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Weekly Drug News Round-Up: September 13, 2017

Actelion's Tracleer Approved for Pediatric Pulmonary Hypertension

Tracleer is the first FDA-approved medication for pediatric PAH patients in the U.S. Read More...

Pulmonary arterial hypertension (PAH) is a chronic, life-threatening disorder characterized by abnormally high blood pressure in the arteries between the heart and lungs of an affected person. The U.S. Food and Drug Administration (FDA) has approved Actelion’s Tracleer (bosentan), an endothelin receptor antagonist, for use in pediatric patients aged three years and older with idiopathic or congenital PAH. A new 32 mg tablet for oral suspension will be available and can be dispersed in a teaspoon of water before oral administration. The lower dosage and score lines on the tablets are designed to allow physicians to vary the prescribed dose by the weight of the patient.

Opdivo and Yervoy: Survival in Metastatic Melanoma

Metastatic melanoma accounts for 1% of skin cancer cases but causes the majority of skin cancer deaths Read More...

A study published recently in the New England Journal of Medicine suggests that Bristol-Myers Squibb's Opdivo (nivolumab), a PD-1 immune checkpoint inhibitor approved to treat advanced melanoma (skin cancer) is more effective than the current standard of care. In a study of 900 patients with stage III/IV melanoma who had previously undergone surgery, patients began treatment with either Opdivo or Yervoy (ipilimumab), the current standard of care, after surgery. After a year of treatment, 71% of Opdivo patients were alive without recurrence, compared to 61% in the Yervoy group. Patients taking Opdivo also had fewer severe side effects than those taking Yervoy (14% versus 45%, respectively).

Oral Hormone Supplements for Hot Flashes: Update

More data is now available from the Women's Health Initiative (WHI) studies Read More...

For years, menopausal women and their doctors have been reluctant to use oral hormone replacement therapy to treat hot flashes due to a reported increased risk of breast cancer and stroke based on the Women's Health Initiative (WHI) study. However, new data from the same study is now available. As reported this week in the Journal of the American Medical Association, women who took oral estrogen for an average of seven years or combined estrogen and progesterone therapy for an average of five years had no increased risk of death - either overall or specifically from cancer or heart disease - after 18 years of follow-up, compared with women given an inactive placebo.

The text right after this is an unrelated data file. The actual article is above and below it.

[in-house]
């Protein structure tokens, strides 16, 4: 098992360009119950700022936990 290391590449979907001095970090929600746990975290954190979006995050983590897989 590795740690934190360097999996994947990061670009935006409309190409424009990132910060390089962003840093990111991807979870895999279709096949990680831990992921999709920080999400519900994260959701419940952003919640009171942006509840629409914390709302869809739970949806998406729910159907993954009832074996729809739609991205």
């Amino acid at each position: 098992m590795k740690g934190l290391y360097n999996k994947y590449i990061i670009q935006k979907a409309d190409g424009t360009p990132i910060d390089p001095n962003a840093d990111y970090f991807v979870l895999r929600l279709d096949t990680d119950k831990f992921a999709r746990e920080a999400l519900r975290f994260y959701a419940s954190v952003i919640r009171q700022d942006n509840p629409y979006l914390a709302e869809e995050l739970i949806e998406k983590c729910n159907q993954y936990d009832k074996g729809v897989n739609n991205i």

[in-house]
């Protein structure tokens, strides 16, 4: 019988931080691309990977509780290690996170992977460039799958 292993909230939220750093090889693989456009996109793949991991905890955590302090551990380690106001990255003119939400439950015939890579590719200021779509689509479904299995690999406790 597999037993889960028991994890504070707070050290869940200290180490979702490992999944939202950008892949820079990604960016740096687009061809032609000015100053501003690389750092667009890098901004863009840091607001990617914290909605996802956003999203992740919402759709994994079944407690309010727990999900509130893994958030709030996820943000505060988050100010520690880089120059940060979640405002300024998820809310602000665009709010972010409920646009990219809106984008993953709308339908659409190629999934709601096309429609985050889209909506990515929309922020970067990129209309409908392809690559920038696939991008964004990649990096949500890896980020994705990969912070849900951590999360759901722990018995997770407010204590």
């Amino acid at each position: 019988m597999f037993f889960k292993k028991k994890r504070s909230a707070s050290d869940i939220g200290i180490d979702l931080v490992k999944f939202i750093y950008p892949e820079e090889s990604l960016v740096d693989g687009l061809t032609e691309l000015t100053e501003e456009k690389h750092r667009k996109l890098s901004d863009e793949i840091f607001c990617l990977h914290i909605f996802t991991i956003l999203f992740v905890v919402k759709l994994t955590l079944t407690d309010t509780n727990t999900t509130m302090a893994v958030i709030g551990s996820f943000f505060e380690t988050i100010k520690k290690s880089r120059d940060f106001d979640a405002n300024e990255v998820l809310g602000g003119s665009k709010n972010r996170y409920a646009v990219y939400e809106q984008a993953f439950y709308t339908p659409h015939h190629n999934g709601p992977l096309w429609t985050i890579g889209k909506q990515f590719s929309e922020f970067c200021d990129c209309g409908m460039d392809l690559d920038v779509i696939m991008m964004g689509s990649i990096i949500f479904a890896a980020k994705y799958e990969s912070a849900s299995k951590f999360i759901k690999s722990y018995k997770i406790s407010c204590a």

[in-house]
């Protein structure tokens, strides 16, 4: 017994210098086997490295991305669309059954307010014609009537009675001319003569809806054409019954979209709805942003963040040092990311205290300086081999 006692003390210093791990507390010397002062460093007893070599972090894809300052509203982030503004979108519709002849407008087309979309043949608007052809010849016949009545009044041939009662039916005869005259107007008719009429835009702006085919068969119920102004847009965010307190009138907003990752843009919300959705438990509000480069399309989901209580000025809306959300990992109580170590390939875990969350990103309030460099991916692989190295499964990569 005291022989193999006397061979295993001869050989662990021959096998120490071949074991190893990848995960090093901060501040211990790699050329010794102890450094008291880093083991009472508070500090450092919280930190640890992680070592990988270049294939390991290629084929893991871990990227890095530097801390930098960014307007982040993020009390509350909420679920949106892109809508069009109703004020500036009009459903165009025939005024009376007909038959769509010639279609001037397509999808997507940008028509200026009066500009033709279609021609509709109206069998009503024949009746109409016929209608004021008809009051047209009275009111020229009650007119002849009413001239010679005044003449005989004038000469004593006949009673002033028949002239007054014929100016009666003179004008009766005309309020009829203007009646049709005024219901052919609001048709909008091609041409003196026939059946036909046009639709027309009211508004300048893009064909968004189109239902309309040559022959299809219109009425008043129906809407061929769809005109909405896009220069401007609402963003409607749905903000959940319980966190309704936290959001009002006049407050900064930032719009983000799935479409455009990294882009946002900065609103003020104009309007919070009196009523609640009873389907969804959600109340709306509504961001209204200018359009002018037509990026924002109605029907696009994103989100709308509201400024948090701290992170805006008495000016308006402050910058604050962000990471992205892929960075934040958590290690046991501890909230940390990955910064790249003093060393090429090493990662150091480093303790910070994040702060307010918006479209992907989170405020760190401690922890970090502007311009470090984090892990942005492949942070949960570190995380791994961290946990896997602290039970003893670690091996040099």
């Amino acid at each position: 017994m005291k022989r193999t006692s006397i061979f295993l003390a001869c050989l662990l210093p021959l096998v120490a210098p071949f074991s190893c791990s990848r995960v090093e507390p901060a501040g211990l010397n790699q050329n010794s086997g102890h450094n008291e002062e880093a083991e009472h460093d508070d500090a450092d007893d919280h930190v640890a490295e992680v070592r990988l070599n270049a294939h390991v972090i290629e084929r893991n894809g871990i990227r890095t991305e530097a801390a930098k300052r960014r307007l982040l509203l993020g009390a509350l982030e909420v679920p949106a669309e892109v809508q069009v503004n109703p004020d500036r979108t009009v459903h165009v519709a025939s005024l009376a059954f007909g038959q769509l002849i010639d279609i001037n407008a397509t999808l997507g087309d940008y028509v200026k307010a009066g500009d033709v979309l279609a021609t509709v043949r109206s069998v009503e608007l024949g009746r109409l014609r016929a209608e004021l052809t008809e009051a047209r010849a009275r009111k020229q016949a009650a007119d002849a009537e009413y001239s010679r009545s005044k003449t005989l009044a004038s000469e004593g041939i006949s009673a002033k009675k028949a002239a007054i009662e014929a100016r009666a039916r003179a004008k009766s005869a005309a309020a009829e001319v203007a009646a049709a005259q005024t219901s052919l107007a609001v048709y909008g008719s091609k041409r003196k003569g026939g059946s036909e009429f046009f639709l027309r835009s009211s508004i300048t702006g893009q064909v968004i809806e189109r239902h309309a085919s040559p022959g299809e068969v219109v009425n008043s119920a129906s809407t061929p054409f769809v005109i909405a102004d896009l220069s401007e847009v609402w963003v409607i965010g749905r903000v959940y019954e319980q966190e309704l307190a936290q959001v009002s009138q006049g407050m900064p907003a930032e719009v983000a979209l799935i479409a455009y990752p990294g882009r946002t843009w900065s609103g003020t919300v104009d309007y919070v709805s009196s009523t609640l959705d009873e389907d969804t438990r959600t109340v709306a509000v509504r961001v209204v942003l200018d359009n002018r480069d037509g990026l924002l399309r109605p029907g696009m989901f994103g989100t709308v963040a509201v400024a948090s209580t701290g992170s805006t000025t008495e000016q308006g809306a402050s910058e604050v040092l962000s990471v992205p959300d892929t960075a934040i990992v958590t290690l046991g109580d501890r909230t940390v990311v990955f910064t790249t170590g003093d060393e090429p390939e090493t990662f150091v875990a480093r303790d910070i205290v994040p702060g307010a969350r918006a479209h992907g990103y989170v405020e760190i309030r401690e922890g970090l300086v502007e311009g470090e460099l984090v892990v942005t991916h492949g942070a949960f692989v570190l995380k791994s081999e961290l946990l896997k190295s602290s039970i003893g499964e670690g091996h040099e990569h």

New Monoclonal Antibody Under Research for Uncontrolled Asthma

Roughly 15 percent of asthma patients can't control the disease with current inhaled medications Read More…

A new study from The New England Journal of Medicine reports on an investigational biologic - tezepelumab - a monoclonal antibody from Amgen and MedImmune under study for moderate-to-severe asthma patients. Researchers studied 584 patients aged 18 to 75 with severe asthma and who were nonsmokers, and received a low-dose, medium-dose or high-dose of tezepelumab, or a placebo. Investigators found that the drug resulted in 61% to 71% fewer asthma attacks that required a hospital visit or change in medication dose compared to those who took a placebo, independent of baseline blood eosinophil counts.

AbbVie’s Investigational Rheumatoid Arthritis Agent Meets Primary Endpoints

ACR20 is a measurement showing improvement in disease activity, like tender and swollen joints, pain, and physical activity Read More...

A new investigational drug, upadacitinib (ABT-494), is an oral JAK1-selective inhibitor and may offer another treatment option for patients who do not respond to or tolerate conventional medications like DMARDs. In AbbVie’s SELECT-NEXT Phase 3 study, patients with moderate to severe rheumatoid arthritis (RA) who did not adequately respond to treatment with conventional synthetic DMARDs were evaluated. At 12 weeks, 64% and 66% of patients receiving a 15 mg or 30 mg once-daily dose of upadacitinib, respectively, achieved ACR20, compared to 36 percent of patients receiving placebo, which met the study’s primary endpoints. Key secondary endpoints were also met. Upadacitinib is also being researched in Crohn’s disease.